“The O’Malley-Brown Administration needs to understand what everyone else does - that the cure is worse than the disease,” said Craig. “The task before us is how to mitigate this situation so people can get health care, because Maryland citizens are still having trouble with the website. The state exchange enrollment numbers are simply not holding up and continue to lag behind other states. The Administration is also not able to give a precise number of how many people are not getting coverage even after they believe they have enrolled in a plan.”
Maryland’s latest enrollment numbers on private Affordable Care Act-compliant plans are 18,257. Maryland is in a group of state-led exchanges experiencing chronic under-enrollment figures which includes Minnesota, Hawaii and Oregon. On the other hand, California, Connecticut, Kentucky, New York, Rhode Island and Vermont are enrolling people at far higher rates than Maryland among the 14 states in all running their own exchanges. For example, Kentucky, which has a population significantly less than Maryland, reports enrollment numbers of 33,289 in private plans.
According to the Maryland Health Benefit Exchange, people may directly enroll through insurance carriers or seek the assistance of brokers. The problem is there is no public awareness campaign to inform individuals of these other options.
According to the Congressional Research Service, Maryland has received over $123 million in what the federal government deems “level II” grants. In the grant solicitation Gov. Martin O’Malley submitted to Health and Human Services Secretary Kathleen Sebelius, the funds will in part support advertising and public relations of the exchange. Additionally, the O’Malley – Brown Administration has allocated $24 million in state funds in part to promote exchange outreach efforts according to a Maryland Reporter.com analysis. And the price tag is increasing as up to $14 million in taxpayer dollars are needed to hire a contractor to fix the web site and address enrollment problems.
“Up to $150 million dollars is going towards promoting a failing exchange, and throwing good money after bad needs to end now,” said Craig. “The Administration must realize that their intended solutions are only causing more problems, creating mass confusion, ruining credibility in government and harming our quality of life.”
Craig’s proposal would seek an HHS waiver to re-program funds to launch a public awareness campaign informing consumers of their right to obtain health insurance directly through carriers. A complimentary awareness campaign would inform people of their rights to utilize Maryland insurance brokers who are licensed and experienced in helping individuals with health insurance. Utilizing call centers for those needing assistance with the website would remain in place. Craig, however, would re-examine the navigator model in which people having problems with the website must set appointments with temporary workers disbursed among several organizations.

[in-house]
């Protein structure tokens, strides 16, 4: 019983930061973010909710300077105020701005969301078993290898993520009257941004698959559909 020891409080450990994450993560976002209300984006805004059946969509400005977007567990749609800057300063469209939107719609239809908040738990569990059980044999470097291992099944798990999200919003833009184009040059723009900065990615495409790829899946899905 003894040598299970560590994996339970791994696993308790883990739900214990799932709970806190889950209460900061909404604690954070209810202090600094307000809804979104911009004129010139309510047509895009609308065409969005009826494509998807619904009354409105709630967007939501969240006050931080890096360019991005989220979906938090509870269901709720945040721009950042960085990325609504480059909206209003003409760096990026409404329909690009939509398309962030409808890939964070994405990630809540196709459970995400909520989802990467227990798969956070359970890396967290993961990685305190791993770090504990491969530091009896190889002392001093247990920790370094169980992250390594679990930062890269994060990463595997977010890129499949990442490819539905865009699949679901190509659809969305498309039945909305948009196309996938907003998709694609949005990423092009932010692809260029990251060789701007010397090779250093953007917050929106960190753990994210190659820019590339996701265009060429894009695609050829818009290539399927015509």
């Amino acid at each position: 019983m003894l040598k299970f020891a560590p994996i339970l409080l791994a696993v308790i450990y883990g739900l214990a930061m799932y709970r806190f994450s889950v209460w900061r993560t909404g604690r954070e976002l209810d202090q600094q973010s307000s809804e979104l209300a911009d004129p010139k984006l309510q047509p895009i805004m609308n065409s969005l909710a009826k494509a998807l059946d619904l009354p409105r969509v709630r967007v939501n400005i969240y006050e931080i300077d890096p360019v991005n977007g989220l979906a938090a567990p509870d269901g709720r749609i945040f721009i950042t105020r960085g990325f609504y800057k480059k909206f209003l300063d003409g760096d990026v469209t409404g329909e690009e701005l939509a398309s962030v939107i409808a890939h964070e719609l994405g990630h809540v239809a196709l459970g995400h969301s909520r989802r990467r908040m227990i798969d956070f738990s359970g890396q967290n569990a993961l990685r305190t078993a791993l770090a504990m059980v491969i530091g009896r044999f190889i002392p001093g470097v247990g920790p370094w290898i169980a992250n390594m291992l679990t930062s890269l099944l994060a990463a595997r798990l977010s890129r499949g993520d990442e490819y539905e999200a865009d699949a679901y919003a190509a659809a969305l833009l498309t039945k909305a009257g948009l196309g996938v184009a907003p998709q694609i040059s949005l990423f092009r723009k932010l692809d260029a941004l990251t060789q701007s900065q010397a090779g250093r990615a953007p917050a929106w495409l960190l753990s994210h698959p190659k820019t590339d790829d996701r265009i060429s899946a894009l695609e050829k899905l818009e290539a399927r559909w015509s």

As for the vexing issue of low-income individuals seeking subsidies, Craig supports U.S. Sens. Ben Cardin and Barbara Mikulski’s proposal to HHS to enable a direct data hub allowing people to obtain financial assistance without going through an exchange.
O’Malley recently committed more money to re-double a marketing campaign to direct more consumers to the online exchange after numerous technical failures of the website caused a delay in these plans.
Last Friday, the O-Malley-Brown Administration acknowledged systemic problems with transmitting enrollment data to insurers but did not give a precise number of how many are affected which means among the over 18,000 the state counts as having enrolled, a significant number of those may not have health insurance. The Administration will submit emergency legislation to the General Assembly to shuffle those people to another state program, the Maryland Health Insurance Plan.
Lt. Governor candidate and Maryland Delegate Jeannie Haddaway expressed concerns about adding yet more bureaucratic complexity under this approach.
“By simply re-allocating resources, state leaders have the power to mitigate the botched roll-out of Obamacare in Maryland,” said Haddaway. “It will not be successful in doing so, however, by adding more bureaucratic complexity as the Administration's latest proposal does. The priority needs to be enabling consumers not bureaucracy by ensuring that our citizens have access to health insurance as well as access to quality, affordable care.”
O’Malley grant application:
Emergency legislation and more funds: